In Australia’s Big Backyard
Let me take you back to 2009, as we head off roaming for 40 days and 40 nights into the great outdoors in a hired transit van [affectionally known as The Tin Can], it was to be the first and not the last roadtrip we were to do.
“Why on earth do you want to go into the Outback of Australia?”
“There’s nothing there!”
With a smile, my reply was “there is indeed plenty to see”.
Sure there are wide open spaces where time seems to drag on with the kilometres clocking up at a high rate, then all of a sudden something pops up, and the brain is stimulated with curiosity to find out more. Like this bird, the emu who would not move from the middle of the road. Similar to a
Mexican / Aussie standoff.
It was extremely different from any other landscape we had experienced until recently when we spent months in Spain while in Europe housesitting.
Both have very similar terrain but very different cultures.
Here is a basic outline of our journey, of course, there are always a few side road distractions from the main route.
Our 40 days and 40-night adventure were all planned out, and we were scheduled to drive through Victoria just weeks after the Black Saturday Bush fires. Such a tragedy and it made us fully aware of how fragile life is for us all. Out of respect for the people and the area, we tried to avoid the areas worst hit, our stop in the historic town of Beechworth [think incredible baking and archtecture] had us pleased that this town was spared until we saw the devastation on exiting via a different route.
It was the beginning of weeks of enjoyment and life lessons driving from Melbourne with giant zigzag strides in and out of the Outback, then over to the coastal areas to eventually end our trip on a sandy Sunshine Coast beach [us not the van].
- The hiring of a transit van with no comfort at all, the budget was tight for this trip.
- Echuca on a 45+deg day with an air conditioner in the van that sounded like a Boeing 747 ready for take-off was no fun at all.
- The flies when we stopped to view Fred Hollow’s grave in the middle of beyond, now that was a surprise as much as the hundreds of flies.
- Realising that the clothing we brought from Kathmandu are clearly mislabeled as the tops did not rid us of those pesky flies or mossies.
- Finding out that the Squire had developed an allergy to prawns after what seemed a delightful meal while parked up at The Lakes Entrance waterfront.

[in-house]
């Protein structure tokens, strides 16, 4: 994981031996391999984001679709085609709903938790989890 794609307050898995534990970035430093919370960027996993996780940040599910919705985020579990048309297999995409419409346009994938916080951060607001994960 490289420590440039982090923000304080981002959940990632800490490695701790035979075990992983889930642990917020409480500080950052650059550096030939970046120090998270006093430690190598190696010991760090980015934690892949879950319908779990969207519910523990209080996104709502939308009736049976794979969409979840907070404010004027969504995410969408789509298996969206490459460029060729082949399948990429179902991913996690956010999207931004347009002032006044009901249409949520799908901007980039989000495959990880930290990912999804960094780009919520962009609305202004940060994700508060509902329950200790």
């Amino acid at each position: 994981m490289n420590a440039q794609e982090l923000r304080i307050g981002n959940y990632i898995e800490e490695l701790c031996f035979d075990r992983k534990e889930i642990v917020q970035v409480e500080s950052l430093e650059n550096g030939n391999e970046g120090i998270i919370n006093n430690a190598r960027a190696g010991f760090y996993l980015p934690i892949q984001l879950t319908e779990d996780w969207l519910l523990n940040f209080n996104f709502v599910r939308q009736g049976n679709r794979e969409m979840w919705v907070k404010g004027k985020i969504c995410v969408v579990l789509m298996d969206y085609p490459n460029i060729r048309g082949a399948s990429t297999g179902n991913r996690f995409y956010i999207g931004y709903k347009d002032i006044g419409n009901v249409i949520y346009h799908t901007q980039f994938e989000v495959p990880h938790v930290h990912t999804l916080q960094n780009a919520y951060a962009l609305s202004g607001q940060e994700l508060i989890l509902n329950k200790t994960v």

- Road trains, not sure about you but those things had me questioning my ability to drive. When I was driving, and when safe, I pulled off the road and let that truck go past.
The Architectural Buildings around Ballarat and Bendigo, beautiful inland cities built with the wealth from the Victorian goldfields.
Echuca River Cruise – Australia’s paddle steamer capital and named by the indigenous Yorta Yorta peoples as a place that means ‘meeting of the waters.’
This adventure down the river allowed us to chat with locals and listen to stories of life on the river with a colourful vista of Echuca and surrounding areas. It would have been more enjoyable had the water level been higher. Echuca was in the midst of yet another drought, at the time of our visit and the river was at a record low.
Back of Bourke
Lightning Ridge black opal mining area. The land is very flat as far as the eye can see.
So, you see the Highlights did indeed outnumber the low, which is what we had hoped by the time we had finished our 5,000+km roadtrip. We really did enjoy exploring through Victoria, New South Wales and finishing up in Queensland. It was only a small piece within Australia’s humongous backyard. It’s fair to say after our first taste within a small part of Australia’s Big Backyard, we were hooked.
There will be more to come as I take you on our next adventure. Where we head off during 2013 to experience the outback and coastal areas within Western Australia.
P.S. Not forgetting some jaw-dropping coastal and mountainous areas.